New Delhi: Providing a ray of hope for millions of deaf people in the country, Indian defence scientists have developed a low-cost cochlear implant that will enable them hear again, a doctor from a city hospital said here Sunday.
"With the popularity of transcanal technique for cochlear implants, deafness is slowly becoming a thing of the past. Being minimally invasive, the technique is less time-consuming with reduced complications and available at a cost which is 80 percent lesser than the conventional procedure," said J.M. Hans, chairman, department of ENT and cochlear implantation, BLK Super Speciality Hospital.
The new implants have been developed by the Defense Research Development Organisation (DRDO).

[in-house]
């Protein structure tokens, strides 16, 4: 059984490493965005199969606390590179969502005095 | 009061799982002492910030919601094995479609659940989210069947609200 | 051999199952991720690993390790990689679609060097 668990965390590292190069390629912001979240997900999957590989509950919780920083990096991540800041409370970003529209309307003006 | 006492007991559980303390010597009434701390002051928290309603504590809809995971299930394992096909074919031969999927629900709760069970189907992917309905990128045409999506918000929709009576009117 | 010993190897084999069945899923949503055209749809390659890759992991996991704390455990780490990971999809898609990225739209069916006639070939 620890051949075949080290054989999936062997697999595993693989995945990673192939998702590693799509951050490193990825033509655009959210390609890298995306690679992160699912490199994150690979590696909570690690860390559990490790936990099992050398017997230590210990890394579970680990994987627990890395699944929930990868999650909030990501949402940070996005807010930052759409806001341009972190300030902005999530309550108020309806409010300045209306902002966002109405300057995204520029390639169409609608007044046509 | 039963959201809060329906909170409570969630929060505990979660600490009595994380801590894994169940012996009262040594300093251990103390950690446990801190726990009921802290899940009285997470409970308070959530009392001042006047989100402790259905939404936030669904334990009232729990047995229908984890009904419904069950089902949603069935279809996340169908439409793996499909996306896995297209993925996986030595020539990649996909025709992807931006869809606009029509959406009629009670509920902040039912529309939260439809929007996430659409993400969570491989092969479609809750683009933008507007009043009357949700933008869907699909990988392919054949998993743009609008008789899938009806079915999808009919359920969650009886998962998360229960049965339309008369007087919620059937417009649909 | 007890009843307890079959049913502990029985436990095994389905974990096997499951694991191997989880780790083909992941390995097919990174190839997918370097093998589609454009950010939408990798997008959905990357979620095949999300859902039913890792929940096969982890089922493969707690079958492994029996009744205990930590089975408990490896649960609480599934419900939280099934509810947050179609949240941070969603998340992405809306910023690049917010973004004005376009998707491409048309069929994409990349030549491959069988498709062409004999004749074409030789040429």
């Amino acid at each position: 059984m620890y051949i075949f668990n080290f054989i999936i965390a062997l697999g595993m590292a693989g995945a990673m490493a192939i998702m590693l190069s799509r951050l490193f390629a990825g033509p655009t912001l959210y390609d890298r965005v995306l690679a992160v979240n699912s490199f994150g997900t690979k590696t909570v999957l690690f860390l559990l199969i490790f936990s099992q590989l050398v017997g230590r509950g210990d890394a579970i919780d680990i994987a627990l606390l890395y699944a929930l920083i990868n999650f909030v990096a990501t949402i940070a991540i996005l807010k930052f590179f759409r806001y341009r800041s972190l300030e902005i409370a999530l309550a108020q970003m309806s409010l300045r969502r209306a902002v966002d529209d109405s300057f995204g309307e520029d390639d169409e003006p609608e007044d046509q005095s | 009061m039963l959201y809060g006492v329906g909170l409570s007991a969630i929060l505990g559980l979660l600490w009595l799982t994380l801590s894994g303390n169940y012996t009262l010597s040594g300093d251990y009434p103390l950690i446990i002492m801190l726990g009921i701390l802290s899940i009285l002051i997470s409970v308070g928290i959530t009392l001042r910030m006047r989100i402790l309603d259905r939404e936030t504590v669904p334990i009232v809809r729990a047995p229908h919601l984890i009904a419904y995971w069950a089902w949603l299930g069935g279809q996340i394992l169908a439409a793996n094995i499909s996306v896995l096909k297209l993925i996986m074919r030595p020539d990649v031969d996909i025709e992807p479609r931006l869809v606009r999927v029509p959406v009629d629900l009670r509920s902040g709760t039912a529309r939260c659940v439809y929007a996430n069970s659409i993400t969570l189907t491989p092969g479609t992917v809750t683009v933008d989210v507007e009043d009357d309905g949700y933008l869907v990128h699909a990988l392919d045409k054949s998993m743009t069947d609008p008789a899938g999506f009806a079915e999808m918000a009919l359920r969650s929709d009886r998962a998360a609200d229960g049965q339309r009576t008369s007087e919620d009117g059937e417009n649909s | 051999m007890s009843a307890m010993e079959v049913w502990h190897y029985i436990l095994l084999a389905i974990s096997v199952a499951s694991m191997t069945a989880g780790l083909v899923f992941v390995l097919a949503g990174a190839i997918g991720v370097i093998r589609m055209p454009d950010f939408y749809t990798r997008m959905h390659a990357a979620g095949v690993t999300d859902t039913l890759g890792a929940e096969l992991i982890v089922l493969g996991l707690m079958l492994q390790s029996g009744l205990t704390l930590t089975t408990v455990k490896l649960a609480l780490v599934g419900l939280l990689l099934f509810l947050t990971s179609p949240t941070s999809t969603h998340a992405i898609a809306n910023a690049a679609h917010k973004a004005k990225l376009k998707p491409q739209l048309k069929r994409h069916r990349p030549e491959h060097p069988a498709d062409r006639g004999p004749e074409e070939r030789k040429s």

"The low-cost cochlear implants are a boon for the deaf," Hans said at the 2-day workshop on transcanal technique workshop at the hospital.
The cochlear implant is a surgically implanted electronic device that provides a sense of sound to a person who is profoundly deaf or severely hard of hearing due to loss of sensory hair cells in their cochlea.
Nearly a million people in need of cochlear implants every year were till now forced to use imported cochlear implants, which came at a steep price of Rs.7 lakh to Rs.10 lakh. The Indian version will cost about Rs.1 lakh.
Inaugurating the conference Saturday, former president A.P.J Abdul Kalam, said: "The Naval Science and Technological Laboratory (NSTL) at Visakhapatnam, which is a unit of DRDO, has taken the lead and developed this cochlear implant which is undergoing final laboratory evaluation. The DRDO has developed an indigenous and affordable cochlear implant which will be available for clinical trials within four months."